It was challenging for sure. I’ve never done anyone like him. This is the most difficult part about this film. We just can’t really go into much detail. After reading the script it was a no brainer. As an actor you dream about the subtext, the story going on in the head of a character behind their eyes. Everyone has a story, and everyone has secrets. Humans are very protective of themselves. Finding those layers is where the craft comes to light; the imagination, the peeling of the onion, the digging for the physical and psychological nuances that are buried and hidden inside the character, not spoken, just felt. There are just so many layers to this story. But on the surface, what’s not to be fascinated by a guy that uses a cane to walk, an oxygen tank to help him breath, and yet he still smokes cigarettes?

And the look – who can we attribute to that?

God, and the random gifts that the universe presents.

As far as the character, I was busy shooting other films and had the script for a while. Up until about a week before shooting I still didn’t know what I was going to do with David physically. I was starting to worry about what to do with him. I was at my chiropractors office one day and one of his patients had an oxygen tank to assist his breathing. He was an older gentleman, hunched over, and balding. It was like a beam of angelic light filled to room the moment I saw him. It was like God said, ” Here you go”. When I heard the man’s voice and watched how he struggled to speak with a shortness of breath I was mesmerized. I had been watching You Tube videos of people with emphysema speaking, but this guy was the real deal. I bent that man’s ear for about thirty minutes, soaking in every nuance of his essence. It was a miracle. I rushed home and called Brian and said “I got Him!”, and then spoke to him in my “David voice”. He was kind of speechless as I recall. We also agreed that I might look a bit too young and too clean for the character he had envisioned. I knew that David needed to be created correctly, the script and story called for it. I tossed out the idea of going with a semi bald look to age myself and I went several weeks without shaving. It was a big risk to head down that path. My ego felt scared and uncomfortable. The Artist in me said, “…That’s perfect, you need to face the fear, break the mold and go for it”. Thankfully Brian liked the idea so we went with it, and the world got David.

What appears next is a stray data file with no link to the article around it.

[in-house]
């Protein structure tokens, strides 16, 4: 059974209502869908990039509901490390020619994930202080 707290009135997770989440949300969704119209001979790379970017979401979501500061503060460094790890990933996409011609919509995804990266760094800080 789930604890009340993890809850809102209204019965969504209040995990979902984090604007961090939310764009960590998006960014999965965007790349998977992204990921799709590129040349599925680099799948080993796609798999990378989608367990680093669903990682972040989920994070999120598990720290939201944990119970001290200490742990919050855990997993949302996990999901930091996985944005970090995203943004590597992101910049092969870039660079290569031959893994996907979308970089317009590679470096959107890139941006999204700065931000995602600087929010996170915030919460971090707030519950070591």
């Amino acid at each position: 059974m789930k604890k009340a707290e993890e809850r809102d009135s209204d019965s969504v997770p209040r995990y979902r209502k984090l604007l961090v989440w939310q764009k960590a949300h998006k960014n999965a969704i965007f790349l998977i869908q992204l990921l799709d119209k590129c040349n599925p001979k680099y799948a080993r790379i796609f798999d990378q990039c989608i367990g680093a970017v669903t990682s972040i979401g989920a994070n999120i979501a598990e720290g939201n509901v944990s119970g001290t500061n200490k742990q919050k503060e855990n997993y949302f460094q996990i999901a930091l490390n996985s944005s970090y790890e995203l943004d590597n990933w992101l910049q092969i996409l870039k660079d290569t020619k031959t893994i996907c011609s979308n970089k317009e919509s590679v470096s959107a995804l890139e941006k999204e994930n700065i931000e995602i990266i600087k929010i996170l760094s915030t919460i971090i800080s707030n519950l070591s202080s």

Did you find it hard to switch on and off every day, after playing what one imagines was such an emotionally-draining part?

It was terrifying for so many reasons. To present myself to the world is such a naked manner was very difficult to square. I’ve never had a character that provided such psychological width, so I had never gone that far with a character. The nuances were off the chart. I was physically uncomfortable every moment we shot. Not only with the physical presentation, but the David’s psychological side. Without giving away too much that’s about all I can give you.

What kind of direction did Brian and Lo offer? And were they open to your suggestions?

Brian and Lo are wonderful people. They really care about the work, and it shows in Echoes. The script was very specifically crafted. Brian and Lo knew all the nuances they wanted to see. It was all there. The layers, deception and discovery were all written. There really wasn’t any reason for improve or ad-libbing. They are very diligent with each moment, each frame. They were very well prepared with the storyboard and very specific with the treads and layers. They needed too be because this was a very small production. They wore many hats. When you have that much going on preparation is the key. Because it was such a small team there were some difficulties, but there are difficulties on every film shoot. But you realize what it is that you’re taking on and know that going in. I think that we all understood the constraints. But the bottom line is the final product, and Echoes delivers their vision.

Do you feel, though an entertaining movie, there’s also a message to the movie?

Yes. Things are not always as they appear. Don’t fix up Grandpa’s old house. Sell the dam thing… lol

It’s been a pleasure and thank you for reaching out. Speaking on behalf of the cast and crew, I just want to say thank you for supporting this film. It was a passion project for everyone involved. I hope you and your readers enjoy the film.

Echoes of Fear is in select theaters around the country now.

B. Alan Orange at Movieweb